Don't be afraid to embrace the things that make you 'the fairer sex.'
I’m in the midst of watching The Crown on Netflix, and am struck by the grace Queen Elizabeth exhibits as she navigates the pressures of being a young, female monarch in an age when men still dominated the political world. Elizabeth manages to carry out her duties in pearls and with confidence – balancing dainty hats with diplomatic duties long-considered more suitable for a man. Elizabeth – to the outside world, at least – makes no fuss about being a woman. She doesn’t pretend she’s a man in a woman’s body, but continues in her resolve to do her duty without relinquishing her feminine charms – or her lipstick.
Not every woman relates to the stereotypes of a typical “girly girl,” of course, and that’s fine. But for women who struggle to express aspects of their femininity in a society full of all sorts of gender pressures, the following tips might help:
1. Learn to celebrate differences instead of negating them
Science tells us men’s and women’s brains are actually wired slightly differently, which makes our varying reactions to things and contrasting behavior a natural phenomenon. The differences make life – let’s be honest – frustrating sometimes, but generally, the contrast between the sexes is complementary and keeps the world balanced.
It’s important to remember that feminine instincts are a healthy, natural phenomenon, and that femininity has a place everywhere. While wearing stilettos to the gym might not be appropriate (though I bet they give you a killer calf workout!), sporting pearl earrings and some pink nail polish certainly is. As a woman, you have something half the population doesn’t, and rather than trying to fit into a mold that wasn’t made for you, don’t be afraid to embrace the things that make you “the fairer sex,” confident that many of these things make the world a lovelier place.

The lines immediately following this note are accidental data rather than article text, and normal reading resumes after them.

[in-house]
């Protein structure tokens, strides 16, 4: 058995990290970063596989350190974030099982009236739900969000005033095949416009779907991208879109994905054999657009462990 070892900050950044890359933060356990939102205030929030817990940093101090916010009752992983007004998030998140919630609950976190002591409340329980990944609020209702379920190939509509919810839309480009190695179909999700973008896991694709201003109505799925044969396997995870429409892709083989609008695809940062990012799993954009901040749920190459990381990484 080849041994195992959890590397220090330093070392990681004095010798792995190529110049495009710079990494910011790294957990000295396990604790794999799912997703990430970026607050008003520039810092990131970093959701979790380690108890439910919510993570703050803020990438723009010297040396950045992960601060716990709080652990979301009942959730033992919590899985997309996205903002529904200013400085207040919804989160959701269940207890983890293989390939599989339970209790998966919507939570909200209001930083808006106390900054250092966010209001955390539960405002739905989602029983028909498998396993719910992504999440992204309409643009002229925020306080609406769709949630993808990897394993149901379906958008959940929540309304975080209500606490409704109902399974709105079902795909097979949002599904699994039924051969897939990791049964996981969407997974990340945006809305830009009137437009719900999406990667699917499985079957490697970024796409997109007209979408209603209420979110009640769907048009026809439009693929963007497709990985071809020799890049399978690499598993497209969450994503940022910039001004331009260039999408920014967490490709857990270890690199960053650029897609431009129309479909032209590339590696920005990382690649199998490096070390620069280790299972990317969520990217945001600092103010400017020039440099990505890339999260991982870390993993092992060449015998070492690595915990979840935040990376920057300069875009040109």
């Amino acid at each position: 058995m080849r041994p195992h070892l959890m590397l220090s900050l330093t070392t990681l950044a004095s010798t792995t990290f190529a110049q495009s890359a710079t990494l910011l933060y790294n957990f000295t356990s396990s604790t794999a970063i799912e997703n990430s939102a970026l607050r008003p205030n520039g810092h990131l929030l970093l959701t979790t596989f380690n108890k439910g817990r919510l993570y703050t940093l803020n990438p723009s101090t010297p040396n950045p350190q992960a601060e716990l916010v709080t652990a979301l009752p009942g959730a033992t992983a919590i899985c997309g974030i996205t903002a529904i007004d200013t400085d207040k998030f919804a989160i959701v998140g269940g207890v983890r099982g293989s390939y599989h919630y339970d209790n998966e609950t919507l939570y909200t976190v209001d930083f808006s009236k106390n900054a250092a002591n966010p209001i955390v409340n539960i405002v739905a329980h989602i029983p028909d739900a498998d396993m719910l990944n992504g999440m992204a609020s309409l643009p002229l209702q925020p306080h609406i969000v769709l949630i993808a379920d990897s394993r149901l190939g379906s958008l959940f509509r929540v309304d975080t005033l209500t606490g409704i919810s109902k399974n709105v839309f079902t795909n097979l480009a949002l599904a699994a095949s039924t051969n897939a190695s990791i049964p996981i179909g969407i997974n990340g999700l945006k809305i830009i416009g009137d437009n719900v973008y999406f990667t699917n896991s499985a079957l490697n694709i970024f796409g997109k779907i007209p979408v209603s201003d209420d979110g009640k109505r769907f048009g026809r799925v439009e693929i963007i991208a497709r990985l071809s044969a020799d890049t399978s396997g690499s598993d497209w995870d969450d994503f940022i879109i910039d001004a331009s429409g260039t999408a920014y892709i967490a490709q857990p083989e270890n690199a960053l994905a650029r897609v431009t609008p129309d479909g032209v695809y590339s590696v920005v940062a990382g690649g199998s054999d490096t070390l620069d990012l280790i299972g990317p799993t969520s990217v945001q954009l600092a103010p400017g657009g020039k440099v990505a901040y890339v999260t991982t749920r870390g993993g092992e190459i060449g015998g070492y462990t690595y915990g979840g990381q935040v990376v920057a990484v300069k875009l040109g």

2. Evoke some feminine heroines
While Queen Elizabeth has recently became a girl-power idol of mine, there are plenty of women out there who manifest both femininity and virtues typically associated with strong men. Elle Woods proved you can have your lipstick and wear it, too. Taylor Swift continues to dominate in an industry that is mainly manly without losing her trademark feminine style. Tilly Grant, a character in the book-turned-television series The Flame Trees of Thika, has been an inspiration to me for years. She worked, usually in a white lace blouse and dainty earrings, with an undaunted spirit amongst all kinds of pestilence, draught, and misfortune to help her family earn a fortune on a small, African farm.
There’s Annie Oakley, famed sharpshooter of the early American West, who beat the boys in a cute, embroidered skirt, with jewels in her ears and waterfall curls flowing from beneath her cowgirl hat. And today we have female motivators like Annie Thorisdottir, Katrin Davidsdottir, and Camille Leblanc-Bazinet who make insane weightlifting workouts a feminine affair in pink sportswear and waterproof mascara.
When I have doubts about whether to wear a dress when everyone else will be wearing pants, I sometimes ask myself, “What would [The Mindy Project’s] Mindy Lahiri do?” Say what you will about her hot-mess personal life, the girl is unapologetic when it comes to being female. And it’s super inspiring.
3. Stop fearing judgement from others
Femininity is more than simply wearing pink or rocking ruffles. But certain outward expressions of inherent feminine instincts can go a long way in empowering you to embrace your feminine side. Don’t be afraid of people judging you for expressing what is a pure and good part of your person. Chances are, you’ll be respected by men for being a beacon of refinement in a rough world, and other women will seek to follow your example.